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Jan. 6 committee issues more subpoenas, including to Stephen Miller, Kayleigh McEnany

Panel wants testimony, depositions in coming weeks

Kayleigh McEnany, the former White House press secretary, was subpoenaed Tuesday by the Jan. 6 select committee.
Kayleigh McEnany, the former White House press secretary, was subpoenaed Tuesday by the Jan. 6 select committee. (Tom Williams/CQ Roll Call file photo)

Former White House adviser Stephen Miller and White House Press Secretary Kayleigh McEnany were among 10 Trump administration officials sent subpoenas Tuesday from the House committee investigating the Jan. 6 insurrection.

McEnany made several statements from the White House about alleged fraud in the 2020 presidential election. She was with former President Donald Trump at the Ellipse as he spoke at the “Stop the Steal” rally right before the Capitol attack as well as other times Trump was watching the day unfold. She is directed to produce documents by Nov. 23 and sit for a deposition on Dec. 3.

Miller, a senior adviser to Trump, promulgated false information about alleged voter fraud in the 2020 presidential election and encouraged state legislatures to appoint alternate electors in an effort to change the results of the election. He is directed produce documents by Nov. 23 and testify Dec. 14.

The following eight other former officials were compelled by the panel to produce records by Nov. 23:

Nicholas Luna, Trump’s personal assistant in the White House, was reportedly in the Oval Office the morning of the insurrection when Trump was on a phone call urging Vice President Mike Pence to refuse to certify the election results. He is to appear for a deposition Dec. 6.

Molly Michael, a special assistant to Trump and operations coordinator for the Oval Office, had a hand in sending information about alleged election fraud to people at Trump’s direction, the select committee found. She is to sit for a deposition on Dec. 2.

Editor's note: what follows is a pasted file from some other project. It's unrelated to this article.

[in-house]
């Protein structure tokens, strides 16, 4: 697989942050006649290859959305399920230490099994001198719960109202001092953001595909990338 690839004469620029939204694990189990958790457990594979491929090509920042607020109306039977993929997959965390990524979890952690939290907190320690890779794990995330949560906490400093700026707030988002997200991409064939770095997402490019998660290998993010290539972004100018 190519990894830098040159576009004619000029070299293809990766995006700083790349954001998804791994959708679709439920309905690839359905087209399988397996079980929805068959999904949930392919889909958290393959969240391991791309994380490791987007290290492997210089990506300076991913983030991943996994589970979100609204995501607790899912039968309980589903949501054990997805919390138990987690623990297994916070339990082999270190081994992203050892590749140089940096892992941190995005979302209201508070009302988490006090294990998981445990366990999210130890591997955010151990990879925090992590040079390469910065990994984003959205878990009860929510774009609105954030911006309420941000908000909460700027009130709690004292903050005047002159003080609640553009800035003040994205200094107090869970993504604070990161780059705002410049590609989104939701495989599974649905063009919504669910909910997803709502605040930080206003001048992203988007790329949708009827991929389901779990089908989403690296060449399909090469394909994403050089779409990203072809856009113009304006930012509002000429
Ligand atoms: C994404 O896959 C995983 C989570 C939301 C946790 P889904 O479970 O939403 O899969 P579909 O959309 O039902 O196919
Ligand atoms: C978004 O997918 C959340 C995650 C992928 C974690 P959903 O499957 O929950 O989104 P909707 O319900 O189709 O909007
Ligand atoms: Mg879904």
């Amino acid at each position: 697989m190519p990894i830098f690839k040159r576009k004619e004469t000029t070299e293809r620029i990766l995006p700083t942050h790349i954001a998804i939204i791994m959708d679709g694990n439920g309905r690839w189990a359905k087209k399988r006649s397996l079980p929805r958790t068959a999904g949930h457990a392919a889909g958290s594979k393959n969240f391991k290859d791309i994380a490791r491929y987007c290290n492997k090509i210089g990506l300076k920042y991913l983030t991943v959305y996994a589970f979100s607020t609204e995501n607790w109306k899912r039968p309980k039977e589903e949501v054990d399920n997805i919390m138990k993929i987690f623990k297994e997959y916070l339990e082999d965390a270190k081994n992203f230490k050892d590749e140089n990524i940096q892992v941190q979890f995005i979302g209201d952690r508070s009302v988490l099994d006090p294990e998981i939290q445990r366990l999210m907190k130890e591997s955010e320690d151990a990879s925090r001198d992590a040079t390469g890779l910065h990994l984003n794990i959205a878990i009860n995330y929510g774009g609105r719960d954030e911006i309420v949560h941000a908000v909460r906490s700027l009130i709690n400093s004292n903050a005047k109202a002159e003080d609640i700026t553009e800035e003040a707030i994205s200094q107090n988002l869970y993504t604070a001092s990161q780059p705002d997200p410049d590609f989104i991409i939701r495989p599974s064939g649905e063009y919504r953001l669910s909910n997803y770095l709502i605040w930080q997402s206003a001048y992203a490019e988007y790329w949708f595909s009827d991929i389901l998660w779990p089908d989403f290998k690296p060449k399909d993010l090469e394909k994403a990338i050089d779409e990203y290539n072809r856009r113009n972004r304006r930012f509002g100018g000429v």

Ben Williamson, a deputy assistant to Trump and senior adviser to Chief of Staff Mark Meadows, reportedly was urged by a White House official during the Capitol attack to get Trump to issue a statement condemning the violence of the attack. That request to Meadows and Williamson was unsuccessful, the committee said. Williamson is to testify before the panel on Dec. 2.

Christopher Liddell, the deputy chief of staff in the White House, was present on Jan. 6 and reportedly considered resigning that day, but was persuaded not to. He is to testify Nov. 30.

John McEntee, the personnel director in the Trump White House, was reportedly in the Oval Office when two of Trump’s attorneys Rudy Giuliani and Justin Clark, Trump and Pence talked about the Georgia audit process and heard Giuliani speak about seizing Dominion voting machines due to alleged fraud. McEntee also reportedly discouraged people in the Trump administration from looking for other jobs after the election because it would acknowledge Trump’s loss. He was also in the White House on Jan. 6. His deposition is scheduled for Dec. 15.

Keith Kellogg, Pence’s national security adviser, reportedly was in a meeting in January 2021 with Trump and former White House counsel Pat Cipollone in which Trump insisted Pence should not certify the election. He also was reportedly in the White House with Trump as he watched the attack on the Capitol occur. His deposition is scheduled for Dec. 1.

Cassidy Hutchinson, special assistant to Trump for legislative affairs, was reportedly at the White House on Jan. 6 and was with Trump when he spoke at the “Stop the Steal” rally. Hutchinson reportedly emailed and called Georgia Deputy Secretary of State Jordan Fuchs about a trip to Georgia by Meadows to go to an election audit. Her deposition is Dec. 1.

Kenneth Klukowski, senior counsel to Assistant Attorney General Jeffrey Clark, had a part in drafting a letter urging particular state legislatures to delay their election certification, according to a Senate Judiciary Committee report, which also notes Clark contacted Klukowski to prepare for an Oval Office meeting with Trump Jan. 3. His deposition is Nov. 29.

“The Select Committee wants to learn every detail of what went on in the White House on January 6th and in the days beforehand,” Chairman Bennie Thompson, D-Miss., said in a statement. “We need to know precisely what role the former President and his aides played in efforts to stop the counting of the electoral votes and if they were in touch with anyone outside the White House attempting to overturn the outcome of the election.”

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